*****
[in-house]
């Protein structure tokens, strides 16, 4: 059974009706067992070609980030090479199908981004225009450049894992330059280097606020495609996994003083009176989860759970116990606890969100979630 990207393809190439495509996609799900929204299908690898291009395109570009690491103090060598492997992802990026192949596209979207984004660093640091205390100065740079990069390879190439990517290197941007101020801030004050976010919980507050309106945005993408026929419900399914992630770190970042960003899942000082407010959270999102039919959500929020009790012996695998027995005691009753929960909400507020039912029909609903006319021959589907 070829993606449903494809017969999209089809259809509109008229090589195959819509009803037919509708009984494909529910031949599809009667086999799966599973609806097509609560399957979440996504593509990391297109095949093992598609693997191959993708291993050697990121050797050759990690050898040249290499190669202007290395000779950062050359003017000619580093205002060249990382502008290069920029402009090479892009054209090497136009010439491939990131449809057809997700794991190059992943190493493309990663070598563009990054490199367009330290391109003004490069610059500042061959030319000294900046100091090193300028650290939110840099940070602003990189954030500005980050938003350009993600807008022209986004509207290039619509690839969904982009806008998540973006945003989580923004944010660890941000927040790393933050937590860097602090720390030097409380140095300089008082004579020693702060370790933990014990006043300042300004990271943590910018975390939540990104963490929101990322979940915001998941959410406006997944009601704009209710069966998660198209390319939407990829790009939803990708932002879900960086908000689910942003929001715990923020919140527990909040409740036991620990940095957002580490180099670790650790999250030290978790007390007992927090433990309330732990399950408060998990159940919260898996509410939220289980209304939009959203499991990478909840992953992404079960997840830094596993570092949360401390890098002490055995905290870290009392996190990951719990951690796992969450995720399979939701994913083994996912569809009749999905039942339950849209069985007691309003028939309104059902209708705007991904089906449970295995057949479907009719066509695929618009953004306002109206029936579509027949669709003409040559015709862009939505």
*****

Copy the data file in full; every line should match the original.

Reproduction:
[in-house]
């Protein structure tokens, strides 16, 4: 059974009706067992070609980030090479199908981004225009450049894992330059280097606020495609996994003083009176989860759970116990606890969100979630 990207393809190439495509996609799900929204299908690898291009395109570009690491103090060598492997992802990026192949596209979207984004660093640091205390100065740079990069390879190439990517290197941007101020801030004050976010919980507050309106945005993408026929419900399914992630770190970042960003899942000082407010959270999102039919959500929020009790012996695998027995005691009753929960909400507020039912029909609903006319021959589907 070829993606449903494809017969999209089809259809509109008229090589195959819509009803037919509708009984494909529910031949599809009667086999799966599973609806097509609560399957979440996504593509990391297109095949093992598609693997191959993708291993050697990121050797050759990690050898040249290499190669202007290395000779950062050359003017000619580093205002060249990382502008290069920029402009090479892009054209090497136009010439491939990131449809057809997700794991190059992943190493493309990663070598563009990054490199367009330290391109003004490069610059500042061959030319000294900046100091090193300028650290939110840099940070602003990189954030500005980050938003350009993600807008022209986004509207290039619509690839969904982009806008998540973006945003989580923004944010660890941000927040790393933050937590860097602090720390030097409380140095300089008082004579020693702060370790933990014990006043300042300004990271943590910018975390939540990104963490929101990322979940915001998941959410406006997944009601704009209710069966998660198209390319939407990829790009939803990708932002879900960086908000689910942003929001715990923020919140527990909040409740036991620990940095957002580490180099670790650790999250030290978790007390007992927090433990309330732990399950408060998990159940919260898996509410939220289980209304939009959203499991990478909840992953992404079960997840830094596993570092949360401390890098002490055995905290870290009392996190990951719990951690796992969450995720399979939701994913083994996912569809009749999905039942339950849209069985007691309003028939309104059902209708705007991904089906449970295995057949479907009719066509695929618009953004306002109206029936579509027949669709003409040559015709862009939505």